A 20-year-old Black woman said she was set on fire by three men who wrote the initials KKK and a racial slur on her car in northeastern Louisiana, police said Monday.
Officers found Sharmeka Moffitt with burns on more than half of her body when they responded to her emergency call Sunday night, said Louisiana State Police spokeswoman Lt. Julie Lewis.
The FBI is investigating the attack as a possible hate crime, but no arrests had been made as of late Monday, Lewis said. She said Moffitt was in critical condition at a hospital and that some of her injuries were third-degree burns.
Moffitt told police the men doused her in a flammable liquid and set her on fire at a park in Winnsboro, a town in Franklin Parish. Lewis said she extinguished the fire using water from a spigot before a police officer arrived.
Officers found the letters KKK – an apparent reference to the White supremacist Ku Klux Klan – and a racial slur smeared in a paste-like substance on the hood of her car, Lewis said.
On the emergency call, Moffitt described her attackers as three men wearing white hoods or hats, Lewis said. She later told a Winnsboro Police officer who responded to the call that the men were wearing white hoodies. She was unable to say what race her attackers were. The officer found no suspects or vehicles at Civitan Park where the attack allegedly happened, and the park has no surveillance cameras, Lewis said. She said the state crime lab was analyzing several pieces of evidence.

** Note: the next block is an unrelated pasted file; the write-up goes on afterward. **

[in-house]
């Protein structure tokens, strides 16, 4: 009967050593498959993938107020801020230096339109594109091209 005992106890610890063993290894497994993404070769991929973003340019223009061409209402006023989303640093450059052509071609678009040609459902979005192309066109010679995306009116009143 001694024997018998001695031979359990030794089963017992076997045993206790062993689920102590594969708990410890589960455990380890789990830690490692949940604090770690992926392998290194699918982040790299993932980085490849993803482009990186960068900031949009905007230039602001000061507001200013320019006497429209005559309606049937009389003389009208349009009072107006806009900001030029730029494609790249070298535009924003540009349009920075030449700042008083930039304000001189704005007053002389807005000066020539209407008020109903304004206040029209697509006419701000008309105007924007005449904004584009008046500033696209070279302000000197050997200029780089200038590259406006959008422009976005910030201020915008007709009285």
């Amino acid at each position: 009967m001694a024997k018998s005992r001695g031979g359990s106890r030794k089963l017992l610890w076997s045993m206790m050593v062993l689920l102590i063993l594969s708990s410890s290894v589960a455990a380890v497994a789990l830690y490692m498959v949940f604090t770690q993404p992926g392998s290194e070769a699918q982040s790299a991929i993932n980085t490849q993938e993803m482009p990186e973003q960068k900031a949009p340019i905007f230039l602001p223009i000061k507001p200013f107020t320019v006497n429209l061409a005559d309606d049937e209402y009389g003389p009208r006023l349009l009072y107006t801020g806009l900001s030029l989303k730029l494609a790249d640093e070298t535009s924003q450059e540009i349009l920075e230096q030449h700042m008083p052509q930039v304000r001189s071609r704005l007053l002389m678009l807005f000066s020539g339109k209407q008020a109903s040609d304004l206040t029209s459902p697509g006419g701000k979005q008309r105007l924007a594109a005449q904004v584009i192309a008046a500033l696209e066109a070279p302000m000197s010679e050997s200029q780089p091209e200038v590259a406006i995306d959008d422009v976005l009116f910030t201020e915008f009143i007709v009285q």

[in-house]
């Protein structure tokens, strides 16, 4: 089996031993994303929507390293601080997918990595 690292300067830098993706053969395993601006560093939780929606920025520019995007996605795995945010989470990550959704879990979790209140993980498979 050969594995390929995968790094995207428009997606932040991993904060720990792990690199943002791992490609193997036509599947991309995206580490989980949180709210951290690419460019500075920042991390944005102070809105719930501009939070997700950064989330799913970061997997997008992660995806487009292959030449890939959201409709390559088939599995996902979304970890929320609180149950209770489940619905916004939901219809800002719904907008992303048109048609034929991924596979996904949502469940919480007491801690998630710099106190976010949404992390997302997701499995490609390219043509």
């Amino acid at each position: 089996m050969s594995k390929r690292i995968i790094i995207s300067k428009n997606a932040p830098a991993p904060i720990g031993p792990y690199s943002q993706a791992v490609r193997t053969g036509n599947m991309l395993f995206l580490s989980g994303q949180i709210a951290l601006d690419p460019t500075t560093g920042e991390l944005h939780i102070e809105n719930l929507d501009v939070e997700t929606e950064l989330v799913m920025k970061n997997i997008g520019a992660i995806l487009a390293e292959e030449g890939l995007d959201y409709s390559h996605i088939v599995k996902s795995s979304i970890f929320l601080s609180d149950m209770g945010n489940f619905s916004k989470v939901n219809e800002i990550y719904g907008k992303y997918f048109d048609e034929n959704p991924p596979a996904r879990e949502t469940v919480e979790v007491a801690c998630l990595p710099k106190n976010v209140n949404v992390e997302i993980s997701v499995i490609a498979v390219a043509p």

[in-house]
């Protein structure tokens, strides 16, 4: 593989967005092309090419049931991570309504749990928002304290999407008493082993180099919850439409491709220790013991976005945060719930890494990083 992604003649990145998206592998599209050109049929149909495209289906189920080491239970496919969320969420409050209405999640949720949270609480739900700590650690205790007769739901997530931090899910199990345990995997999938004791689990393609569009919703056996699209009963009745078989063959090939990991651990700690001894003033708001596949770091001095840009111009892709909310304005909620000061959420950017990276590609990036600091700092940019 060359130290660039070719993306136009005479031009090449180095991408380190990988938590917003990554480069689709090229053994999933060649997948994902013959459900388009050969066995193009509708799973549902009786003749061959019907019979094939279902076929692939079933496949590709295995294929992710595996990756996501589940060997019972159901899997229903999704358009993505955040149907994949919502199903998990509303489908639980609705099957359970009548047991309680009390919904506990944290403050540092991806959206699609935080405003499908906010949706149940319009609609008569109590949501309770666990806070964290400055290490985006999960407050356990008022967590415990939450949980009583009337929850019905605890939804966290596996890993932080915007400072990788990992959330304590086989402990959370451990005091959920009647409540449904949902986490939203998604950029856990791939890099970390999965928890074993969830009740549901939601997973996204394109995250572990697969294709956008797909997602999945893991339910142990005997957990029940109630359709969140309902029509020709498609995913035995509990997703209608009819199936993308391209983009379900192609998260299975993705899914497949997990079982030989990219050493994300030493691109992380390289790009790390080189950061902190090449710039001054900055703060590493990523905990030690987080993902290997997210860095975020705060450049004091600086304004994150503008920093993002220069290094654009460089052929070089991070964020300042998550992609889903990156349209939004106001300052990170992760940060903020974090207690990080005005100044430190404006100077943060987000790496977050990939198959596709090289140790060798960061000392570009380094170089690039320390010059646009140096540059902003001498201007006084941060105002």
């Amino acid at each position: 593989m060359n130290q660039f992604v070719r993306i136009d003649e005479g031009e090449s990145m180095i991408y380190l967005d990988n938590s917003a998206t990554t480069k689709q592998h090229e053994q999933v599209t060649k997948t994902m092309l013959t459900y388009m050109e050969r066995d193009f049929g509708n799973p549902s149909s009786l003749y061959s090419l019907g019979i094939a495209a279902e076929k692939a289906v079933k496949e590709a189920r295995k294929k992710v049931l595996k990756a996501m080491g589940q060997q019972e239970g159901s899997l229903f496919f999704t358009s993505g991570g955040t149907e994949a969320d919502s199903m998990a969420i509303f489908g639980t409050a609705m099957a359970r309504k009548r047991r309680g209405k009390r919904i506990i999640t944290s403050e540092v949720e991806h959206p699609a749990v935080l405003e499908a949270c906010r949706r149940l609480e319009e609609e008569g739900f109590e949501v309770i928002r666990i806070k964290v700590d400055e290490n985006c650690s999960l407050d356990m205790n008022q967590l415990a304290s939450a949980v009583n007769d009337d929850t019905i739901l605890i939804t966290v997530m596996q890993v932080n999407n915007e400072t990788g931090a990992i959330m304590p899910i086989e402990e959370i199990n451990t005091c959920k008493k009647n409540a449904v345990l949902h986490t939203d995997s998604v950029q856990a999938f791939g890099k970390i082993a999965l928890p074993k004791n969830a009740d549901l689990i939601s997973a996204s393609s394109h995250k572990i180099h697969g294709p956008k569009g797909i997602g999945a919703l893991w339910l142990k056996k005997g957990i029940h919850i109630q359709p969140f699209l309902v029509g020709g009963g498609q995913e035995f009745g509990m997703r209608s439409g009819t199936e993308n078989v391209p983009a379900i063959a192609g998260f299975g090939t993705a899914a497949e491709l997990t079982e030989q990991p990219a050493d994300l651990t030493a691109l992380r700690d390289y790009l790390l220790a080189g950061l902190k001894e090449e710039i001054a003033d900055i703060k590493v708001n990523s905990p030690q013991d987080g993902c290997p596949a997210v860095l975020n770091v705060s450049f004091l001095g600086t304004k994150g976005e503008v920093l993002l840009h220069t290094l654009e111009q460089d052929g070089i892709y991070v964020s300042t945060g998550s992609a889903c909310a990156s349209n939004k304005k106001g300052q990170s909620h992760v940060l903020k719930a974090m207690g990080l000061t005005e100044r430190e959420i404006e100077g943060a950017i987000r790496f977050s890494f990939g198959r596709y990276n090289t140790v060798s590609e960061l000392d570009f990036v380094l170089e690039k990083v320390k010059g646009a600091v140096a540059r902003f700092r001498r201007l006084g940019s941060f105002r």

Franklin Sheriff Kevin Cobb called it “a horrific event” and said authorities would “follow the facts and seek justice.”
Otis Chisley, the president of the local branch of the NAACP, a civil rights group, said he had been in touch with Moffitt’s distraught family. He said he was waiting for more facts to come to light before drawing any conclusions about what happened and that “everyone wants to move with caution.”
Regardless of the investigation’s outcome, though, Chisley said, racism and KKK activity remain a fact of life in the state.
“It’s prevalent throughout Louisiana,” he said. “It’s hidden but it exists.”